It’s heartening to consider how Bangladesh – our small and densely populated country – fares so well on the index. In the first ranking in 2006, Bangladesh came in 41st. In 2009, Bangladesh moved forward 10 steps, becoming 31st, and in 2012, rising much higher still, our country ranked 11th in the world.
It was after the 2012 ranking that Bangladeshis really took notice of HPI. Once the rankings were published, The Bengali Filmmakers, a creative initiative by a group of emerging Bangladeshi filmmakers with a YouTube channel, uploaded a video “Are You Happy? Dhaka, Bangladesh” on September 24, 2013, that went viral. The video was shot over the course of over a week, and the people in different parts of Dhaka, at random, were asked whether they were happy.
The video featured people who appeared to be from all walks of life, all trying to explain their perception of happiness and how close they are to it. It’s a moving video as it depicts how vibrant the people are, despite their hardships. A large number of the interviewees came to the conclusion that they were indeed happy. Moreover, it showed how great simple joys are in the lives of people.
This year Bangladesh has preceded all expectations and was ranked as the 8th happiest country out of 140 in the world. The greatest factor that propelled Bangladesh to this position is that it has the second smallest ecological footprint in the world. This shows that HPI goes beyond assessing individual happiness but also stresses on the health of the country’s nature which indirectly affects general wellbeing.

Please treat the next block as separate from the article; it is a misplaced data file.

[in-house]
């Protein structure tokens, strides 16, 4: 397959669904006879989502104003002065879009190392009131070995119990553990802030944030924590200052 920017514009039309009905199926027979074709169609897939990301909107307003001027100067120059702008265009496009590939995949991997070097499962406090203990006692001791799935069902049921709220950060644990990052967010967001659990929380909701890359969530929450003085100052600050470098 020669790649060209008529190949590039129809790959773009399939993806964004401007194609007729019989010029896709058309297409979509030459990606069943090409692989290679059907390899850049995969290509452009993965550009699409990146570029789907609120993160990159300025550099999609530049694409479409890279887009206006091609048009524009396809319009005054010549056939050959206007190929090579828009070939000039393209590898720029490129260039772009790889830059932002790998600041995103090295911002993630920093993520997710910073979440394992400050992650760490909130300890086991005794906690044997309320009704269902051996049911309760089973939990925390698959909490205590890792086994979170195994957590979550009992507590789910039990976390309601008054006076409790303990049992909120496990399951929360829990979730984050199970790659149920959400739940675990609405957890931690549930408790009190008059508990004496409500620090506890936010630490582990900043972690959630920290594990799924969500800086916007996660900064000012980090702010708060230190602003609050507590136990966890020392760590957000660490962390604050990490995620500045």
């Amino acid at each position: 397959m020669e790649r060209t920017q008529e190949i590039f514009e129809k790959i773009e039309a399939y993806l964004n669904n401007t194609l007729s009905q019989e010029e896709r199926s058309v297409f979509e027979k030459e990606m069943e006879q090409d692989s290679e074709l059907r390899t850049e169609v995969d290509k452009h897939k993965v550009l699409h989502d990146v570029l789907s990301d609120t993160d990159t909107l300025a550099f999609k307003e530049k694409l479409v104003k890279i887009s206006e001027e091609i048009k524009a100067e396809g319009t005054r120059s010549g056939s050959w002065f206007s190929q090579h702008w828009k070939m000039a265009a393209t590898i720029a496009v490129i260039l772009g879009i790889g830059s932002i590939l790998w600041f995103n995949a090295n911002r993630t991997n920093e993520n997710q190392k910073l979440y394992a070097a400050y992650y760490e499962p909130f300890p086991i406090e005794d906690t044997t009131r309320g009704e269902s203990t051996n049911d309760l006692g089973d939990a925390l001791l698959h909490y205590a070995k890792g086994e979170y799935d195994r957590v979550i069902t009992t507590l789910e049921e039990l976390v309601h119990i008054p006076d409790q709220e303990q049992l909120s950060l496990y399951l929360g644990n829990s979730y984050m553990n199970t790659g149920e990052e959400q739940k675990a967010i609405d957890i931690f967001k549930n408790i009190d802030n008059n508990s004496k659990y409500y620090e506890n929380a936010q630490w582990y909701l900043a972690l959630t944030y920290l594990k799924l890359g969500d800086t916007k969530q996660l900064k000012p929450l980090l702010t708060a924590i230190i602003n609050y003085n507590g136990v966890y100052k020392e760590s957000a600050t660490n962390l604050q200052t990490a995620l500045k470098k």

Ecological footprint plays a large role as it is a big indicator of the sustainability of the country. The environmental costs on which a country is run is vital and it can often be seen that even with greater life expectancy and wellbeing (such as North America and Western Europe), the overall HPI score is lower than that of Bangladesh.
Bangladesh’s shortcomings lie in the fact that it is among the worst in the world in terms of malnutrition. Of the booming population of approximately 160 million, a quarter is stricken with poverty.
Despite suffering from widespread poverty, Bangladesh, in terms of human development, has proven to make significant progress in the last 25 years. There is a great increase in the number of years the average Bangladeshi spends in school. The country also has a high number of people employed in the renewable energy sector. As the case study on Bangladesh on HPI’s website states, “This is a country that’s achieving a lot with limited resources.”
Nic Marks, during his TED talk, shows the results of a global survey on what people want most in life. While money was mentioned, it fell quite short of wanting good health and love. The most predominant desire was happiness. Thus, it’s fulfilling to know how far our country is in that aspect.
With a keen eye and a broken brain to mouth filter, Mahejabeen Hossain Nidhi has a habit of throwing obscure insults from classic novels at random people who may or may not have done anything to warrant them. Drop her a line at firstname.lastname@example.org